When Le Taittinger Prix Culinaire came to London

08 February 2023 by
When Le Taittinger Prix Culinaire came to London

Le Taittinger Prix Culinaire visited London for the first time, showcasing the innovative cooking and the creations of UK contender Paul Burgalières. Jungmin Seo reports

Since Le Taittinger Prix Culinaire first launched in 1967 under Claude Taittinger, owner of the family-run Champagne house, only two chefs from the UK have won the coveted title, and their victories came over 50 years apart. The first was in 1971 when Michel Nicoleau of the Connaught hotel in London was crowned champion, the second in 2020 when the victor was Charles Coulombeau of Gravetye Manor in West Sussex. France, by contrast, scooped the title 37 times.

But the UK does now hold one Prix Culinaire record, as last week the competition was held outside of Paris for the first time in its 55-year history, at Le Cordon Bleu cookery school in London's Bloomsbury.

John Williams, executive chef of the Ritz London, former competitor of the Prix Culinaire championship and member of the international jury for this year's competition, sees this as a welcome development.

Ahead of the tastings, he says that it's "fantastic that they came to London first", especially considering that the UK had previously taken a decade-long break from the competition, failing to leave much of a mark on the podium until Michel Roux Jr approached the Prix Culinaire in 2015.

Williams also praised the competition's emphasis on the rigorous testing of classical techniques. Previous iterations of Le Taittinger Prix Culinaire – as recently as 2017 and 2018 – involved contestants perfecting traditional French dishes, such as red deer wellington with croquette potatoes, and turbot with cucumber beurre blanc. However, since 2020, candidates have been asked to express themselves through their interpretation of a hero ingredient – all while demonstrating the highest standards of culinary artistry.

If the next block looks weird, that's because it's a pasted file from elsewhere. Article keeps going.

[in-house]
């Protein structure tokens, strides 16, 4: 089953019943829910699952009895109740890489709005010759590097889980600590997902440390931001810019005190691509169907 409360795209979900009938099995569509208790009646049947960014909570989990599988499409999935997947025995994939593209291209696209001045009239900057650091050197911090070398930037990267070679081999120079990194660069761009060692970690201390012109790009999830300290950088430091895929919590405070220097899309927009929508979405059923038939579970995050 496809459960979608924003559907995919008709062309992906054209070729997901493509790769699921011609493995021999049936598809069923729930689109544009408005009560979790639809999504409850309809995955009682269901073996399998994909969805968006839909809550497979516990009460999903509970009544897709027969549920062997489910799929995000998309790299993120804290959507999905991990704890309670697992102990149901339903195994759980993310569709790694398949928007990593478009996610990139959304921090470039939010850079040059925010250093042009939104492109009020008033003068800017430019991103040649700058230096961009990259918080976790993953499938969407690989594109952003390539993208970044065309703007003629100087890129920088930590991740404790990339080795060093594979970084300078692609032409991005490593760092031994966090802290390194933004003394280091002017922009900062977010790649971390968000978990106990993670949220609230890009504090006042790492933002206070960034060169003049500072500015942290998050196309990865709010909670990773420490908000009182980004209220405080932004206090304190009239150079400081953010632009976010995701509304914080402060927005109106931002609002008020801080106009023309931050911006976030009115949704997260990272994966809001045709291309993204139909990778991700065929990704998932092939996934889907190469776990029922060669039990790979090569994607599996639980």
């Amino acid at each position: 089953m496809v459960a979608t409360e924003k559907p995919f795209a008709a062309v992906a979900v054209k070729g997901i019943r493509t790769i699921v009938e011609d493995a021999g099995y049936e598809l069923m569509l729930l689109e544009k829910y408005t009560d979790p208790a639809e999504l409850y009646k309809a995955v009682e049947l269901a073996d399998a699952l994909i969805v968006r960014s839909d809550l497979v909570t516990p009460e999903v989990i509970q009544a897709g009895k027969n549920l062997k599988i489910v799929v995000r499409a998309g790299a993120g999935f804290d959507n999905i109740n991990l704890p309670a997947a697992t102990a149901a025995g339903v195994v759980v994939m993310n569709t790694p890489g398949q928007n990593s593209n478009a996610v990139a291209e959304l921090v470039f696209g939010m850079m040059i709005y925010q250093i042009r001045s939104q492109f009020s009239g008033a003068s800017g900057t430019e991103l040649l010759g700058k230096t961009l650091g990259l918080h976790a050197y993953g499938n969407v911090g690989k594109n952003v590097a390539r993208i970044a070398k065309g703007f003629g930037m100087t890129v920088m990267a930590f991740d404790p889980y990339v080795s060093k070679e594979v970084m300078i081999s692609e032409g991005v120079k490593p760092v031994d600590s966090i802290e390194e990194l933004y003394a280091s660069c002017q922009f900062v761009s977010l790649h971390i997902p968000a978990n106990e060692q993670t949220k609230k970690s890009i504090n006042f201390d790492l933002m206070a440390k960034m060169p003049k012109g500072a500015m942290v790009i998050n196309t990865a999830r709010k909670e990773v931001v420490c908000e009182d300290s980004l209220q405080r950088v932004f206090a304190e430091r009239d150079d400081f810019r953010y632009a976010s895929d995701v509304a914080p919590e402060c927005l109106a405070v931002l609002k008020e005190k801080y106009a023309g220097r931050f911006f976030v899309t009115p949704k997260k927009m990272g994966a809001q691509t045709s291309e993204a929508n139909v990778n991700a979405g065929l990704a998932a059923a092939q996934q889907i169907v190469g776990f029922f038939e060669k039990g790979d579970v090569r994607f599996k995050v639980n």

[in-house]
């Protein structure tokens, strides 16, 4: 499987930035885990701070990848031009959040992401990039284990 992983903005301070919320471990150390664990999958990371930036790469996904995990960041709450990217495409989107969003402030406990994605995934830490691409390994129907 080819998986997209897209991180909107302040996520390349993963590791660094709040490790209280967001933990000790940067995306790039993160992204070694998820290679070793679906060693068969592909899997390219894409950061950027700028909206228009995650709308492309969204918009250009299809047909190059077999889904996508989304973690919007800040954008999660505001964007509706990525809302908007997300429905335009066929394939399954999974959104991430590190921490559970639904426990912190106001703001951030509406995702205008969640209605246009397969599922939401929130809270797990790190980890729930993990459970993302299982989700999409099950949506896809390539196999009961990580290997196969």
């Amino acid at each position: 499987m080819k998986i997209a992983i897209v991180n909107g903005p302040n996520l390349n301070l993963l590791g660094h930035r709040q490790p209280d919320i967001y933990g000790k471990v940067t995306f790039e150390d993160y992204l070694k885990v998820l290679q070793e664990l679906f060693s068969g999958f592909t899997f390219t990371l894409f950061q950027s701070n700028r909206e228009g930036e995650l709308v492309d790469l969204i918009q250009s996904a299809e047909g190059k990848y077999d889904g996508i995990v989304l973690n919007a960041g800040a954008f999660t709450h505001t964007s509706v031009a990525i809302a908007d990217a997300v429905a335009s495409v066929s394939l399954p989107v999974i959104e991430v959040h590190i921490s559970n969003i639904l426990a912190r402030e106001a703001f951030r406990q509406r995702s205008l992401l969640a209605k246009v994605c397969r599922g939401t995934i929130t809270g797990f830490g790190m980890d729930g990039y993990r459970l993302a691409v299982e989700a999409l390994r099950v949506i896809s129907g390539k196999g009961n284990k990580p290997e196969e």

Jean-Pierre Redont, who organises the culinary prize, explains that as the competition moves forward, it is becoming the "complete opposite" of what it used to be. "We want it to be less formal in a way than before; we want to give freedom and creativity to the candidates."

This year, contestants from eight countries – the UK, France, Belgium, Japan, Switzerland, Sweden, the Netherlands and the US – were asked to craft a main dish of pork, supplied by Richard Vaughan of Huntsham Court Farm, as well as a mystery dish comprising a vegan soup.

Two weeks before the competition, UK representative Paul Burgalières, head chef of Simon Rogan's three-Michelin-starred L'Enclume in Cumbria, is practising his main course in a pristine kitchen beneath Restaurant Cord by Cordon Bleu in the City of London. The dish is formed of three central parts: the potatoes are sprinkled with grated chestnut and wrapped in a crispy potato leaf, and the ragout of trotter, neck and shank with a purée of pickled walnut for a "McDonald's flavour" is coated in celeriac foam and topped with crispy pork skin. This is accompanied by the dry-aged Middle White pork leg, shoulder, belly, and loin, diced together in a pork mousse with fennel, dried kale and an insert of swede. The meat is garnished with layers of braised cabbage, Welsh truffle and coppa, drizzled with sauce made from pork bones, Cartmel verjus and, of course, Champagne Taittinger.